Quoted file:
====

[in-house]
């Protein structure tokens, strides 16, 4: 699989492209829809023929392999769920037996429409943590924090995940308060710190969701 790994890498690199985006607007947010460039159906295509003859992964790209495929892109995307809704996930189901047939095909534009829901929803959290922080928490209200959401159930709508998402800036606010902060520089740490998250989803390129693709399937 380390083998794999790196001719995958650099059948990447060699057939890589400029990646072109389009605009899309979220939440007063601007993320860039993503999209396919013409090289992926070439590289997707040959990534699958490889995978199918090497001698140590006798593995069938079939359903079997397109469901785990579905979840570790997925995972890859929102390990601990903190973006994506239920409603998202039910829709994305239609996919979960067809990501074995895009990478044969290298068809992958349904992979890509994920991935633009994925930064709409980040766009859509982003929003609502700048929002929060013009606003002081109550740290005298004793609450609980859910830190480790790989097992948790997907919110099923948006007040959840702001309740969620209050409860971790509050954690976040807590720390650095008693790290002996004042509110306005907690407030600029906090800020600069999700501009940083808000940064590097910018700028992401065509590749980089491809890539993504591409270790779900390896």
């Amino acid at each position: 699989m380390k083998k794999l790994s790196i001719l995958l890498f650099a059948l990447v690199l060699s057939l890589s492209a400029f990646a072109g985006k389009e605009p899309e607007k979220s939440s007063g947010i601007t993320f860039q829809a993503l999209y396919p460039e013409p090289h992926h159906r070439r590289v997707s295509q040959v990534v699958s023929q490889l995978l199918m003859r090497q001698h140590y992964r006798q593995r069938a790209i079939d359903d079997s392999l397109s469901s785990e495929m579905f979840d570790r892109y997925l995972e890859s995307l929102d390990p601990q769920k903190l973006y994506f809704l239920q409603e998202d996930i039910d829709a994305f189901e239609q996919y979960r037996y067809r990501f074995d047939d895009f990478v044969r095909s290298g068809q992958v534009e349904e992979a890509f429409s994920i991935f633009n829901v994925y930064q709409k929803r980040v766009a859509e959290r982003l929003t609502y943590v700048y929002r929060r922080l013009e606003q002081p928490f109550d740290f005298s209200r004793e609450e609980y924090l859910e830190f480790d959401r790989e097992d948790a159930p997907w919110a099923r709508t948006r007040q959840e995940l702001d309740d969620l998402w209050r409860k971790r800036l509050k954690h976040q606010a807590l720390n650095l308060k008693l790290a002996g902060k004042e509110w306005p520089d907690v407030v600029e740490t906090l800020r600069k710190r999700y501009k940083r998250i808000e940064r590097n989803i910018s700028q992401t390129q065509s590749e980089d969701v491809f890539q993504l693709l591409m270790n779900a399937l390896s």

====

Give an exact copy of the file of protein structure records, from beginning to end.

[in-house]
């Protein structure tokens, strides 16, 4: 699989492209829809023929392999769920037996429409943590924090995940308060710190969701 790994890498690199985006607007947010460039159906295509003859992964790209495929892109995307809704996930189901047939095909534009829901929803959290922080928490209200959401159930709508998402800036606010902060520089740490998250989803390129693709399937 380390083998794999790196001719995958650099059948990447060699057939890589400029990646072109389009605009899309979220939440007063601007993320860039993503999209396919013409090289992926070439590289997707040959990534699958490889995978199918090497001698140590006798593995069938079939359903079997397109469901785990579905979840570790997925995972890859929102390990601990903190973006994506239920409603998202039910829709994305239609996919979960067809990501074995895009990478044969290298068809992958349904992979890509994920991935633009994925930064709409980040766009859509982003929003609502700048929002929060013009606003002081109550740290005298004793609450609980859910830190480790790989097992948790997907919110099923948006007040959840702001309740969620209050409860971790509050954690976040807590720390650095008693790290002996004042509110306005907690407030600029906090800020600069999700501009940083808000940064590097910018700028992401065509590749980089491809890539993504591409270790779900390896």
């Amino acid at each position: 699989m380390k083998k794999l790994s790196i001719l995958l890498f650099a059948l990447v690199l060699s057939l890589s492209a400029f990646a072109g985006k389009e605009p899309e607007k979220s939440s007063g947010i601007t993320f860039q829809a993503l999209y396919p460039e013409p090289h992926h159906r070439r590289v997707s295509q040959v990534v699958s023929q490889l995978l199918m003859r090497q001698h140590y992964r006798q593995r069938a790209i079939d359903d079997s392999l397109s469901s785990e495929m579905f979840d570790r892109y997925l995972e890859s995307l929102d390990p601990q769920k903190l973006y994506f809704l239920q409603e998202d996930i039910d829709a994305f189901e239609q996919y979960r037996y067809r990501f074995d047939d895009f990478v044969r095909s290298g068809q992958v534009e349904e992979a890509f429409s994920i991935f633009n829901v994925y930064q709409k929803r980040v766009a859509e959290r982003l929003t609502y943590v700048y929002r929060r922080l013009e606003q002081p928490f109550d740290f005298s209200r004793e609450e609980y924090l859910e830190f480790d959401r790989e097992d948790a159930p997907w919110a099923r709508t948006r007040q959840e995940l702001d309740d969620l998402w209050r409860k971790r800036l509050k954690h976040q606010a807590l720390n650095l308060k008693l790290a002996g902060k004042e509110w306005p520089d907690v407030v600029e740490t906090l800020r600069k710190r999700y501009k940083r998250i808000e940064r590097n989803i910018s700028q992401t390129q065509s590749e980089d969701v491809f890539q993504l693709l591409m270790n779900a399937l390896s």